EUDR Geolocation: Tackling Global Deforestation
Climate change is a reality, with more frequent heatwaves and tropical storms causing devastating fires and floods worldwide. This is mainly linked to global warming, partly due to deforestation. The European Union (EU) plans to implement the European Anti-Deforestation Regulation (EUDR) by the end of 2024. The goal is to reduce the EU’s impact on global deforestation by encouraging ‘deforestation-free’ product consumption and prohibiting non-compliant product placement or export in/from the EU market.
EUDR mandates operators to provide geocoordinates for harvested land plots. Geolocation involves specifying a land plot’s location using latitude and longitude coordinates with at least six decimal digits.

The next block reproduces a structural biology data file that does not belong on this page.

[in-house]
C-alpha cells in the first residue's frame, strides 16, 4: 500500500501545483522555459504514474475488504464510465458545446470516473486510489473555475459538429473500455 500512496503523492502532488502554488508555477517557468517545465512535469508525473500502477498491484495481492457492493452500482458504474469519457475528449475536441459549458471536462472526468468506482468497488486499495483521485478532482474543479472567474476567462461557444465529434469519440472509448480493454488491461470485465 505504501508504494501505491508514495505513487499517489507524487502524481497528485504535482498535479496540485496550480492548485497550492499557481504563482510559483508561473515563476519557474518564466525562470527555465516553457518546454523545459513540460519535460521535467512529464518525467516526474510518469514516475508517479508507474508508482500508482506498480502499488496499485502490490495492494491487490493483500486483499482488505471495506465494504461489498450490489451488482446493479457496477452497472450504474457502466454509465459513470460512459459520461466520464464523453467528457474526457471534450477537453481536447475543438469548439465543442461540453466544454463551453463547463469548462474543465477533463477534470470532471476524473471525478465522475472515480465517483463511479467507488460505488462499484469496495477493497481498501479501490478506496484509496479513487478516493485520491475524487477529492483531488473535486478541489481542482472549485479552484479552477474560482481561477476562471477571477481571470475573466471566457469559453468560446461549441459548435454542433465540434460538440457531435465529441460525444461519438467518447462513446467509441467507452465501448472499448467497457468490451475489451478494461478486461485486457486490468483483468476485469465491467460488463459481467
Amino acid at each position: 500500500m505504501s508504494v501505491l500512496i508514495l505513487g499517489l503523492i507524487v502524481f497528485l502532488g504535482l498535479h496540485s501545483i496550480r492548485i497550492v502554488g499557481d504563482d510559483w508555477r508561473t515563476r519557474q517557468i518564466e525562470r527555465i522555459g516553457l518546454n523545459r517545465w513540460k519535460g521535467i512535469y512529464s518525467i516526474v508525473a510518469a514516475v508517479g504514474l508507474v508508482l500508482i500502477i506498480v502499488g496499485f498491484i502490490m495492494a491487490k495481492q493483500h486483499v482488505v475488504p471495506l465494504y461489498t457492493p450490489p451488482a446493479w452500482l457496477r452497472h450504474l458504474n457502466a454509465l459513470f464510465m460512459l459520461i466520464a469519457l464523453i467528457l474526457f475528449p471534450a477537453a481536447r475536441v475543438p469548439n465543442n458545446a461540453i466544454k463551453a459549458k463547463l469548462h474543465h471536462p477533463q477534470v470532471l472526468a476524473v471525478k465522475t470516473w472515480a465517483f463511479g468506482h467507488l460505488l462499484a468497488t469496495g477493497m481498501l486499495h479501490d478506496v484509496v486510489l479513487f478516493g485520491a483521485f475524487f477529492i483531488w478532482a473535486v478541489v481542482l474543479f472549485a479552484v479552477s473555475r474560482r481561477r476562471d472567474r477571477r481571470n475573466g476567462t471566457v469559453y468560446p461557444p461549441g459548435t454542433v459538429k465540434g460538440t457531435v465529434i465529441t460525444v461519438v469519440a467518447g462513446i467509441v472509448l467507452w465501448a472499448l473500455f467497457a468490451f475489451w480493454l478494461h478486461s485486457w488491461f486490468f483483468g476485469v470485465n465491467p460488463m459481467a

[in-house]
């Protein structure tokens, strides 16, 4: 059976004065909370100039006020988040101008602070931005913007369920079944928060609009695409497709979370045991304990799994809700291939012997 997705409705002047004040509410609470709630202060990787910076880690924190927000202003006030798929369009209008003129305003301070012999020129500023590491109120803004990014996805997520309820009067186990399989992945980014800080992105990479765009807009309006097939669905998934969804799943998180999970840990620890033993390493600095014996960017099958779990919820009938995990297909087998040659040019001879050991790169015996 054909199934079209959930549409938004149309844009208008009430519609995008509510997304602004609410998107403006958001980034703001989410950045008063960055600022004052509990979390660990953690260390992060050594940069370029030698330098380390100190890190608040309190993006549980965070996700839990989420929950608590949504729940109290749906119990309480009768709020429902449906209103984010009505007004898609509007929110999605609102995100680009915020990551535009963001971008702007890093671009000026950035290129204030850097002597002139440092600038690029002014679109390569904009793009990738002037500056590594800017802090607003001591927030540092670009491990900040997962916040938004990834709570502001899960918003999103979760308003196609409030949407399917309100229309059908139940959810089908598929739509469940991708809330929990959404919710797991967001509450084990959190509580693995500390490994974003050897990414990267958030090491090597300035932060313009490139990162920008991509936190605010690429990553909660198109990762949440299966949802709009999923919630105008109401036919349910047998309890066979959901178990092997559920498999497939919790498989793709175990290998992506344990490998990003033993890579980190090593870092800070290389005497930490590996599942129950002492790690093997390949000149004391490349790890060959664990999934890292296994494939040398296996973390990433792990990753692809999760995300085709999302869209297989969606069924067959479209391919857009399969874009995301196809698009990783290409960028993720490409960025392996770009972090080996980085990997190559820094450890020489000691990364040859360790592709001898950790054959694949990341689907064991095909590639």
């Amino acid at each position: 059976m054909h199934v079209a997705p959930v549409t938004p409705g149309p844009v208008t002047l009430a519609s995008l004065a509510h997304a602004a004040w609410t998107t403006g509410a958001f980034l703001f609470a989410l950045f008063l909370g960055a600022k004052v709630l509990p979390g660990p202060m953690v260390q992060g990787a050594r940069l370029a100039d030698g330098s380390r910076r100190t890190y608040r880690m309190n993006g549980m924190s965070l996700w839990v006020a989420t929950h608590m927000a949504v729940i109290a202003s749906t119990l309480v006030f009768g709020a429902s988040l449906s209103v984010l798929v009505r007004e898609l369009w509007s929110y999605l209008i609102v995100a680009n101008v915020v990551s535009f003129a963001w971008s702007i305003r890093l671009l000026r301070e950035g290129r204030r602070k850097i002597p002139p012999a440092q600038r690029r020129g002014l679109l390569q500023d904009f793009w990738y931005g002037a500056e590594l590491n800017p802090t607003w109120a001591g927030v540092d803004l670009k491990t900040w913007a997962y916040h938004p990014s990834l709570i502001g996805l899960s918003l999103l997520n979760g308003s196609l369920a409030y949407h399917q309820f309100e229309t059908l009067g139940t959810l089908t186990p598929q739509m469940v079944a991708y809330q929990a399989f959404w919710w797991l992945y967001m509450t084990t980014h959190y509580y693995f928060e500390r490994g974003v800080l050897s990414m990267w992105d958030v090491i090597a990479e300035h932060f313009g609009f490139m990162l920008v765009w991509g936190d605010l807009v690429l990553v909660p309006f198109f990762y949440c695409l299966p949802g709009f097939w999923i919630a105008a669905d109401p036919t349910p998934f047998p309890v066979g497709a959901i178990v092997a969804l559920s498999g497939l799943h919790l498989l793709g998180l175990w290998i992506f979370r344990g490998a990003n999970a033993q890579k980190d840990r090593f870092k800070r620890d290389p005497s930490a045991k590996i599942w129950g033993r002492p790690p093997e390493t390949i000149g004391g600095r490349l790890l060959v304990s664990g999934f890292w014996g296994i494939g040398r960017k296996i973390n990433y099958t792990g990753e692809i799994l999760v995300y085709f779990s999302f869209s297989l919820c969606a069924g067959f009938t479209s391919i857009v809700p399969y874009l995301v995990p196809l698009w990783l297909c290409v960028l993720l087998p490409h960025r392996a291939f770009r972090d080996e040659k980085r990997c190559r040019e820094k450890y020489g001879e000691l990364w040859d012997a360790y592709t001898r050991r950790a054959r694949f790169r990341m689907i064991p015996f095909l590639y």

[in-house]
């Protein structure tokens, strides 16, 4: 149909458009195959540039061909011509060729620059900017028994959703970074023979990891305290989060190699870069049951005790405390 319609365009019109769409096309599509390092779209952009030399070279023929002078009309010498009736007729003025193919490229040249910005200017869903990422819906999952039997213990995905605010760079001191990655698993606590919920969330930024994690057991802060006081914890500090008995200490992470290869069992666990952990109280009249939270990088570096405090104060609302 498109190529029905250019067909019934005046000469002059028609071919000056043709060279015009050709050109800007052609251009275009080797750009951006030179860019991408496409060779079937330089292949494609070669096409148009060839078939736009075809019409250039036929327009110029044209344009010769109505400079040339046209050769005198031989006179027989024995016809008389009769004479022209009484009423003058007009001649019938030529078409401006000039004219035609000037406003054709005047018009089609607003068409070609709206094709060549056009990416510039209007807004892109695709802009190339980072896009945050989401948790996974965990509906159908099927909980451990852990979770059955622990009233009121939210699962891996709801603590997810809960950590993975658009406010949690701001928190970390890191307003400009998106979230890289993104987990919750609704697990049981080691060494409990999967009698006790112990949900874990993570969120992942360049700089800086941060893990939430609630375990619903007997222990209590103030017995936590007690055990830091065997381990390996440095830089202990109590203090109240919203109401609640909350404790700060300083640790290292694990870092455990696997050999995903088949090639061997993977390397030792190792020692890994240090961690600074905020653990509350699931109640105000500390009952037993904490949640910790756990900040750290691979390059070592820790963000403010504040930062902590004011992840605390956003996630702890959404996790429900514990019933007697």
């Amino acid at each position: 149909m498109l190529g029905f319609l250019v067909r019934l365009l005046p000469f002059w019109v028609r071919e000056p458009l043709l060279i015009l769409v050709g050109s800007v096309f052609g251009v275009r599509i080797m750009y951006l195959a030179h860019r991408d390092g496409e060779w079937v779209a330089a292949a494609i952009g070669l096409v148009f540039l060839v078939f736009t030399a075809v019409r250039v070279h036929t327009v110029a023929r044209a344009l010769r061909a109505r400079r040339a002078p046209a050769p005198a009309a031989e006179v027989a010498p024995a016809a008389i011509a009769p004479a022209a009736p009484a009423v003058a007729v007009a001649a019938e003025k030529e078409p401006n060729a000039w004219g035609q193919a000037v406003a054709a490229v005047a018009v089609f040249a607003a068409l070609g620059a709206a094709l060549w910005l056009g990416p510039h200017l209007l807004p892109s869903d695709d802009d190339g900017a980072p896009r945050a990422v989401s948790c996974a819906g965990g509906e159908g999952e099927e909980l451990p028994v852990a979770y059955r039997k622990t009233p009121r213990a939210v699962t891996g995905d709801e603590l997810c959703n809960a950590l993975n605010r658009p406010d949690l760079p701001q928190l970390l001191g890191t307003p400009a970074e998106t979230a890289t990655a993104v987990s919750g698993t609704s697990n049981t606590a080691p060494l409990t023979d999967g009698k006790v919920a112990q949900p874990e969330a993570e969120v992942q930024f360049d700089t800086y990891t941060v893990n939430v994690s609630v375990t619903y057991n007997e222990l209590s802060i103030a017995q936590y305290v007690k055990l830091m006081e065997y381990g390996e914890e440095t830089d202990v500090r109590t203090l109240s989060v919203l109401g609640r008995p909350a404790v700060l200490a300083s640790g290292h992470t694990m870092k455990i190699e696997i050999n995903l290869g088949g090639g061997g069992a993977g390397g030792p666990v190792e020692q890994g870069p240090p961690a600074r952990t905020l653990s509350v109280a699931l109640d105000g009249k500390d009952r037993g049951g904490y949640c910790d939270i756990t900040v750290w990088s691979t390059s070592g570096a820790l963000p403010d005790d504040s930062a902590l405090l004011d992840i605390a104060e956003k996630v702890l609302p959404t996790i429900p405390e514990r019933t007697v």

However, operators, especially those harvesting from non-plantation forests, may need help to meet this requirement. For example, the United States has fragmented land ownership, with smallholders, farmers, and non-industrial owners dominating forest land ownership. Harvests from each land plot are small, forcing hardwood mills to source logs from hundreds of forest owners annually. Obtaining and linking geolocation data for all these plots of land to meet EUDR’s mandate presents a formidable challenge.
The American Hardwood Export Council (AHEC) proposes linking the geolocation requirement to a country’s deforestation risk. Countries with “low risk” would be exempt. While this may help the United States, other nations facing higher deforestation risks are raising concerns with the EU, requesting the removal of the geolocation requirement. Nevertheless, given its commitment to global deforestation mitigation, the EU is unlikely to oblige.